As a communications media major, it should come as no surprise to anyone that I have always been “ever so slightly” obsessed with TV. I was fascinated by this magical world of television before I even knew how to read or write. While other kids can easily define their childhood by the games they used to play outside with friends, I can sit you down and tell you about the shows I watched in (probably unhealthy) detail. When it came to entertainment, Nickelodeon was my favorite. There are two shows that essentially defined my childhood: All That and The Amanda Show.
“Superdude”, “The Loud Librarian”, “Everyday French with Pierre Escargot”, and “Good Burger” were just a few of my favorite All That sketches. I remember sitting on my couch on the weekends and laughing as a fake squid was thrown at someone’s face, or as one of the cast members would come running onto the stage in his underwear. Kenan Thompson would be sitting in a bubble bath wearing rubber rain gear and telling bad jokes in broken French. Amanda Bynes would be reading letters asking for her help and answering them by angrily screaming her advice at the camera. My personal favorite performer was Lori Beth Denberg. I would force my sister to act out sketches from “Vital Information” with me, often at the dinner table, yelling at her when she didn’t act it like they did in the show.
The Amanda Show was another one of my all-time favorite shows. Amanda Bynes would come out, do her opening monologue and sketch, and then the show would begin. Her most memorable skits included her crazy obsessed fan Penelope Taynt (“AMANDA PLEASE!”), Judge Trudy and the dancing lobsters, “Moody’s Point”, and “Totally Kyle”.I used to run around my house dramatically yelling, “ I want to be elsewhere!” because one of the girls from “Moody’s Point” yelled it out every week. The audience would laugh hysterically, so obviously it had to be really funny. If she got that kind of response when she yelled those words out, so could I! Granted, I had absolutely no idea what that meant at the time, but it felt like something I should have been screaming at the top of my lungs at random times.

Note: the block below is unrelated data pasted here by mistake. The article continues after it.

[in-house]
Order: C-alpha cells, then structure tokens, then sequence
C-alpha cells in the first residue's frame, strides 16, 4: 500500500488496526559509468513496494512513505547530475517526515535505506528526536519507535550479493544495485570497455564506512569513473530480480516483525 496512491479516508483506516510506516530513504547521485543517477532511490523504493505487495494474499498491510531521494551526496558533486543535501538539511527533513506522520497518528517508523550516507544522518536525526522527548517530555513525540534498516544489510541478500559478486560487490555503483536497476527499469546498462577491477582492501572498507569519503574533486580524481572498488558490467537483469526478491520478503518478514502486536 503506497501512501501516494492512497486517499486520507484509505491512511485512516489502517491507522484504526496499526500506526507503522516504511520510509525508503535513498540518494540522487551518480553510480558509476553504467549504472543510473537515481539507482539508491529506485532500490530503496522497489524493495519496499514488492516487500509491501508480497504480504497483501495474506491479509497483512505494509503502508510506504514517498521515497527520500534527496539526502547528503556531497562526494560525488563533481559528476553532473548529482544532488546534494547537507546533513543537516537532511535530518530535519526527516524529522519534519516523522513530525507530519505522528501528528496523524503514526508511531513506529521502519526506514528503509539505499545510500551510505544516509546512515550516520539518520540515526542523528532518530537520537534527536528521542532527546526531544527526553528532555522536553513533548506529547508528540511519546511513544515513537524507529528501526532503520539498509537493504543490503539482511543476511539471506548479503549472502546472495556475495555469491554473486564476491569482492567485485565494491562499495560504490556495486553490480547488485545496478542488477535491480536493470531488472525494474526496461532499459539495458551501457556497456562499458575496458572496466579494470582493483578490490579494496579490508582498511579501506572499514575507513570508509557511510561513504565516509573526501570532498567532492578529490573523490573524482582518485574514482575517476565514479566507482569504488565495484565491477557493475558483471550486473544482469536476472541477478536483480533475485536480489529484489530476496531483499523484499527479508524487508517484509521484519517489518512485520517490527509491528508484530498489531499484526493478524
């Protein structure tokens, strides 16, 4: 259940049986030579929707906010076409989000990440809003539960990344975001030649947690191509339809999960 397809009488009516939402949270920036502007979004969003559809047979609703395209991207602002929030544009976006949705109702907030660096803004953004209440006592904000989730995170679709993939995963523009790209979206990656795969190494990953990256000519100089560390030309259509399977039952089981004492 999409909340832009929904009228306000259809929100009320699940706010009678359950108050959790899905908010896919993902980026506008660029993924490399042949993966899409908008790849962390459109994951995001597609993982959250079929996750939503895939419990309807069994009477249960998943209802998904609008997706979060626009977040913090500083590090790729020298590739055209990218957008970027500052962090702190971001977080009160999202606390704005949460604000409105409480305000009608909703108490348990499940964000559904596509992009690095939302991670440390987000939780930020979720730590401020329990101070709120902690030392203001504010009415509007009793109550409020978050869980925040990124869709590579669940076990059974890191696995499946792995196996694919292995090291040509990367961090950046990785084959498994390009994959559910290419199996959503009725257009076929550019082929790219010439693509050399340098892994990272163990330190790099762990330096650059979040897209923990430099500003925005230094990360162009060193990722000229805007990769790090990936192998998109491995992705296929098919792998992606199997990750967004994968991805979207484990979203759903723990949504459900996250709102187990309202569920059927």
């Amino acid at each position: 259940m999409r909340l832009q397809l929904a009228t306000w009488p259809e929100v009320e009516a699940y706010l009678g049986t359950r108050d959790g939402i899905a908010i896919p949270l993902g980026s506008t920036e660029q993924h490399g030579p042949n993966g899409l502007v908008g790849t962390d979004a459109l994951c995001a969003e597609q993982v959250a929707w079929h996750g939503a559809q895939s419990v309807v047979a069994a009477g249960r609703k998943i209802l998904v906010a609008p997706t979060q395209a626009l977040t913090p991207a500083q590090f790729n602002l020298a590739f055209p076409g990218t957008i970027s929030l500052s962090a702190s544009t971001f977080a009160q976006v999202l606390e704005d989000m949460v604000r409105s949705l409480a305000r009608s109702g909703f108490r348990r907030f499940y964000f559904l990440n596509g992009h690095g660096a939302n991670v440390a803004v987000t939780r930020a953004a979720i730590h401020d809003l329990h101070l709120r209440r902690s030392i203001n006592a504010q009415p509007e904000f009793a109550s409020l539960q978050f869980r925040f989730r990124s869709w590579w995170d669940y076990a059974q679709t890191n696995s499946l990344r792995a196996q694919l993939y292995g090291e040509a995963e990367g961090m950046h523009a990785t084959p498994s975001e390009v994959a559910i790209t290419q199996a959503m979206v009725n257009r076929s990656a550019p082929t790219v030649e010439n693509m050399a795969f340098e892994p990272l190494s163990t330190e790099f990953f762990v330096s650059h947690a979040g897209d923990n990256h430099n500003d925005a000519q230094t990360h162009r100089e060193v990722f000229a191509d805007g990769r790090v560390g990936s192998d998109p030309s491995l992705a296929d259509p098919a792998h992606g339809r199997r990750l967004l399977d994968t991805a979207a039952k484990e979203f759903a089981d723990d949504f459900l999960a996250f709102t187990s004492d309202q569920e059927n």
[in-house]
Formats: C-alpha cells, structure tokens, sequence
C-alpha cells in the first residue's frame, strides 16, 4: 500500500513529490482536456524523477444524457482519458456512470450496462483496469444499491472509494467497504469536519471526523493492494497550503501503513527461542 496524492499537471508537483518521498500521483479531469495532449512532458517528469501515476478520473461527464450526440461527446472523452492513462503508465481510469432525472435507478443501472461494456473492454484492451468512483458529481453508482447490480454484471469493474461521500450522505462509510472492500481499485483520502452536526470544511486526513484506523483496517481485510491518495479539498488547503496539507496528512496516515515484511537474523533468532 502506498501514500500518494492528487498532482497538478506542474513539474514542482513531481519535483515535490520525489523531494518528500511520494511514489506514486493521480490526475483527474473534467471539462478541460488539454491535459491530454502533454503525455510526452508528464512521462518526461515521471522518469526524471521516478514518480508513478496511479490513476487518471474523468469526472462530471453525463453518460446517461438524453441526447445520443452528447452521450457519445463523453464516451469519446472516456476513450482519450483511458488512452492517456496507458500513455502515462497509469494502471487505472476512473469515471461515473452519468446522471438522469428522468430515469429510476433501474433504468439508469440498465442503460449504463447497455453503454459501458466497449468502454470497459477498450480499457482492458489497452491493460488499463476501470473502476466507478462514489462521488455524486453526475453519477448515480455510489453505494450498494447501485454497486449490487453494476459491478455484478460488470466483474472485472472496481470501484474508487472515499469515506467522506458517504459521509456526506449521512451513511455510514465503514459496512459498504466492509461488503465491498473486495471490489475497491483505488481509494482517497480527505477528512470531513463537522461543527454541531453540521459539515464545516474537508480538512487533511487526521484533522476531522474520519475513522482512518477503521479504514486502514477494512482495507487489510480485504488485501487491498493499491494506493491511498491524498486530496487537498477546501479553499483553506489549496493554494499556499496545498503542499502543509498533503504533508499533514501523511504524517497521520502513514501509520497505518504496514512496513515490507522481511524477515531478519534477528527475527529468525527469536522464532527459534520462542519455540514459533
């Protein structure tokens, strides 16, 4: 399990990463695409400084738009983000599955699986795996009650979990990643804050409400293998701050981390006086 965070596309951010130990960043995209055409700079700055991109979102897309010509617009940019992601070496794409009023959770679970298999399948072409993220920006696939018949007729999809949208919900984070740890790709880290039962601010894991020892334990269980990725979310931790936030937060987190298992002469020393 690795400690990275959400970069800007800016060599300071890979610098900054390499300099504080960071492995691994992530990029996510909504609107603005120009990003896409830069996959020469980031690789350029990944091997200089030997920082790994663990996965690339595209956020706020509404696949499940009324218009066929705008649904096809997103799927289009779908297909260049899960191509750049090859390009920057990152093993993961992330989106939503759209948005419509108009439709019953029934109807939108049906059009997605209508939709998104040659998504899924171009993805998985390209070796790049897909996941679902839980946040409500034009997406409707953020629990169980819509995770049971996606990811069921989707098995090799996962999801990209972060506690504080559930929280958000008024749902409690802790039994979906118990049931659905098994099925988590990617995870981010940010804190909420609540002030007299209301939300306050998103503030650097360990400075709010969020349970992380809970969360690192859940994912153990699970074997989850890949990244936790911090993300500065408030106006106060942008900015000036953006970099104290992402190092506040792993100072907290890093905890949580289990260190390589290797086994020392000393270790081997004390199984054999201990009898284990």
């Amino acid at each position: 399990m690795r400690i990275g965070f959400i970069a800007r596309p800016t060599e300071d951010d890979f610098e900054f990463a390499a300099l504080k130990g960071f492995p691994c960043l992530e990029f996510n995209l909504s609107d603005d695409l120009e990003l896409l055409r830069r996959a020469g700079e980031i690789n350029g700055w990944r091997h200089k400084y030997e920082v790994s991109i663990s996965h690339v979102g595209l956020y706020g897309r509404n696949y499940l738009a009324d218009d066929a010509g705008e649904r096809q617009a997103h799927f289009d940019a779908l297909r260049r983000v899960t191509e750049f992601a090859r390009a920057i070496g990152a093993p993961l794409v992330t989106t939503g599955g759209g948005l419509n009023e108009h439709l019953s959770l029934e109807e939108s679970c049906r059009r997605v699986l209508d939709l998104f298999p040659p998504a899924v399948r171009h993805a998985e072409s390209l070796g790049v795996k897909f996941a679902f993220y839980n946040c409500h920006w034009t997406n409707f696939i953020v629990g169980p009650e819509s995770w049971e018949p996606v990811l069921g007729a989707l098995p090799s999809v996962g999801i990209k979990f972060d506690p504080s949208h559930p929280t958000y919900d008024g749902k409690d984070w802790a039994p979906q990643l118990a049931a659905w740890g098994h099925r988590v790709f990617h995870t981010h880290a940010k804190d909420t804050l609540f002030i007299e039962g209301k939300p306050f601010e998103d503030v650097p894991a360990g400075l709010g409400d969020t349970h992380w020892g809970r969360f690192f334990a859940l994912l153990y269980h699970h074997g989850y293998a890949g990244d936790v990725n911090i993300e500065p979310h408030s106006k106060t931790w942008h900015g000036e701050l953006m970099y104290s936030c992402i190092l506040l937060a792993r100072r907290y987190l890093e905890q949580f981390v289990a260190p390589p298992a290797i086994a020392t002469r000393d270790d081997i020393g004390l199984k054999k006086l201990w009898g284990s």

This imitation was such an important part of my childhood. These sketches were my first real exposure to comedy at an early age. I used to act out my favorites with my sister and pretend to be the characters I was seeing every week. I would, completely in character, act out new material that my friends and I would improvise on the playground and at each other’s houses. Even if I didn’t get the pop culture references or the big words they were using, I still knew that people were laughing. I would neurotically memorize certain skits and act them out, not content until they were absolutely perfect. I had to nail the exact mannerisms the actors used, the exact inflections they put on their words, and of course the actual lines.
This level of obsession with film and television analysis has followed me to this day. I didn’t understand it when I was six or seven, but I know looking back that it’s always been there. I wanted to tell stories through characters before I even knew that you could actually have a career in the television industry. Between writing new plotlines in my head for the characters, painstakingly analyzing the scenes for every little detail, and actually wanting to become the characters, I was exploring a world that people get paid millions of dollars per year to create for a living.
These memories will always be nostalgic for me. I remember these shows because of the way they made me feel. The fact that I could be completely separate from my prepubescent problems, even if it was only for a half hour out of the day, was an incredible feeling. TV was, and still is, my way of needing to connect to others in a way that’s judgment and stress free. We keep our memories close to us because they played an active role in shaping us into who we are today. For me, old school Nickelodean will always have a special place in my nerdy fangirl heart.